JG: The people you might now are all chess players from around the world. ‘Paco’ Vallejo, the tournament winner, has been working with us. He’s been providing content in Spanish. Vishy Anand and Peter Svidler have also been contributing material. We’re trying to do something high-class, ambitious, and hopefully entertaining in English, German and Spanish.
AJK: Since you have just mentioned Anand. Many people were surprised that he won the candidates …
JG: … everyone was surprised!
AJK: What do you think about his chances?
JG: It’s hard to say. He was basically written off after losing that match against Magnus Carlsen. Actually, ‘written off’ is probably too strong. But many people didn’t believe he could come back so strongly and win the candidates. His chances will be better than last time because first of all by winning the candidates he proved to himself and everyone that he still has it in him to win such a tournament. He will have a lot more confidence, and he has the experience of having played against Magnus. But then again, Magnus isn’t the world number one and dominator for nothing. Against him everybody is an underdog. I think Vishy will have a better chance and we’ll get to see a better match, but I still consider him the outsider against Carlsen.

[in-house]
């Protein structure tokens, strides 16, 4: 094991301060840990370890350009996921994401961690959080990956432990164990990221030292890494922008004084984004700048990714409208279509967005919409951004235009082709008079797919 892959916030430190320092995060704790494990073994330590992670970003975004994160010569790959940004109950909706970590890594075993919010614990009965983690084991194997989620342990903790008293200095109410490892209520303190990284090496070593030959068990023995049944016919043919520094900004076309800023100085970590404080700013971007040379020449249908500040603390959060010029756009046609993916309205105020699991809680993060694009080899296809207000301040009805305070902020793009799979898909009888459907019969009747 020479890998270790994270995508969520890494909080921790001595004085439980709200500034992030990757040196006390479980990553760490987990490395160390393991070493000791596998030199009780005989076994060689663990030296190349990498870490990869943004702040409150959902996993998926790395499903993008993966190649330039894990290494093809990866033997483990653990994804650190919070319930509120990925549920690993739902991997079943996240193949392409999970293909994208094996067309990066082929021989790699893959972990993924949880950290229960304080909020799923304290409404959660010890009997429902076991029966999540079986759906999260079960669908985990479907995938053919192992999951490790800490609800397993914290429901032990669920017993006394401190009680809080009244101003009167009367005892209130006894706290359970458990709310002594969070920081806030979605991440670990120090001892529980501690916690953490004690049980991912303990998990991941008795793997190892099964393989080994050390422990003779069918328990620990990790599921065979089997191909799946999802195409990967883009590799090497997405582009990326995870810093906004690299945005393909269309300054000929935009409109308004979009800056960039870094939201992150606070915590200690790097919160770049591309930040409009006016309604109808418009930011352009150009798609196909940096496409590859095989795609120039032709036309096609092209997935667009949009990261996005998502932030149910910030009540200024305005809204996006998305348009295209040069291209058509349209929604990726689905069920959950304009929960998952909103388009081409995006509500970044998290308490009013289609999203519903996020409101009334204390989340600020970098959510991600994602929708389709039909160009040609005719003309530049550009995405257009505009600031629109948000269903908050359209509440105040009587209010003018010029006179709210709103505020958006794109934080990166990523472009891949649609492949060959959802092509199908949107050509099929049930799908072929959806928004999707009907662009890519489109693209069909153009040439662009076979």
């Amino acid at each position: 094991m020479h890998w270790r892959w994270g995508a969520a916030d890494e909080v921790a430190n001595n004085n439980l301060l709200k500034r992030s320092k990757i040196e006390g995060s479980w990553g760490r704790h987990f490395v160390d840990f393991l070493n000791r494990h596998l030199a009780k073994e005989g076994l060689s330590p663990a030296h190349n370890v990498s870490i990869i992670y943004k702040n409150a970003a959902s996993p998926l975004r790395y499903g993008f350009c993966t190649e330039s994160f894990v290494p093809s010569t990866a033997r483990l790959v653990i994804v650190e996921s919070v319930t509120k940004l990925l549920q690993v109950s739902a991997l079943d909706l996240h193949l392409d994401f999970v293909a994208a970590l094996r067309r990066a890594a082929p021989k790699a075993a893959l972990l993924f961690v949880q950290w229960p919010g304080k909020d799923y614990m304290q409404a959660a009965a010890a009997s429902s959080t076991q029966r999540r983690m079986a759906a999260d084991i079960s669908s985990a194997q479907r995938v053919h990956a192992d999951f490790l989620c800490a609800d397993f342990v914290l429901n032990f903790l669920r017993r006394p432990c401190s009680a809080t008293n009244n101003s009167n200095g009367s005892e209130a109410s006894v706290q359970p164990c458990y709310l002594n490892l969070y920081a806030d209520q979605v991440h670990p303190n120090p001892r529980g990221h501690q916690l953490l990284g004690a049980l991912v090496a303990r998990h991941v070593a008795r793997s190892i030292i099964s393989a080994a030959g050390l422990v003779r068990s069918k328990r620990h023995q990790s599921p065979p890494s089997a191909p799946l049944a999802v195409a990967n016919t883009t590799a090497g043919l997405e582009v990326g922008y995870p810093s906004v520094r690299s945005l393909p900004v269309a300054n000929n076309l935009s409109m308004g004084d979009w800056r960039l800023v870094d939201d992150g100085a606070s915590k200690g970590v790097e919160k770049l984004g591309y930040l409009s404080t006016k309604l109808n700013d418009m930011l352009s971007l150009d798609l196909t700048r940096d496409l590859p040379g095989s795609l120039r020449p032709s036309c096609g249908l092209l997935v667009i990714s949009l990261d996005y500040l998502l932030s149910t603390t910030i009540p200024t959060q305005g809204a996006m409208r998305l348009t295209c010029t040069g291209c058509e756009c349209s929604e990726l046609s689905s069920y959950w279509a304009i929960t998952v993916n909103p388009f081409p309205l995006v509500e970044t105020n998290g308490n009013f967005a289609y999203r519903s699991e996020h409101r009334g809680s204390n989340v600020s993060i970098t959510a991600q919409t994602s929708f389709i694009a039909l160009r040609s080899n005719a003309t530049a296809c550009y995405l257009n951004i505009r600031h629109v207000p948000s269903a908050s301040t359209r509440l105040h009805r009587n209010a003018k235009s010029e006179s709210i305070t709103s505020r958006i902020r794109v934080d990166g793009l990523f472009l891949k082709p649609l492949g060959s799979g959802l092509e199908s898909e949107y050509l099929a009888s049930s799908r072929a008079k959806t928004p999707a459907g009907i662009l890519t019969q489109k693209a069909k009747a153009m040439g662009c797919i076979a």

AJK: Final question. Are you planning to return to Thailand next year?
JG: Yes of course I am. I’m very worried though because Kai looks tired and he’s always teasing he will quit – but I’m always planning to return.
There have been many people returning to the Bangkok Chess Club Open tournaments year after year, from places such as Australia, Denmark, England, Finland, India and Japan. This year we rewarded our regular visitors with a certificate accompanied by a bottle of fine Australian wine or, for the teetotallers, a box of Belgian chocolates.
FM Tim Reilly deserves a special mention, having competed at 11 of the 14 BCC Open Tournaments!
Regular international visitors helping with the running of the tournaments include Chief Arbiter Markku Kosonen and IA Peter Long.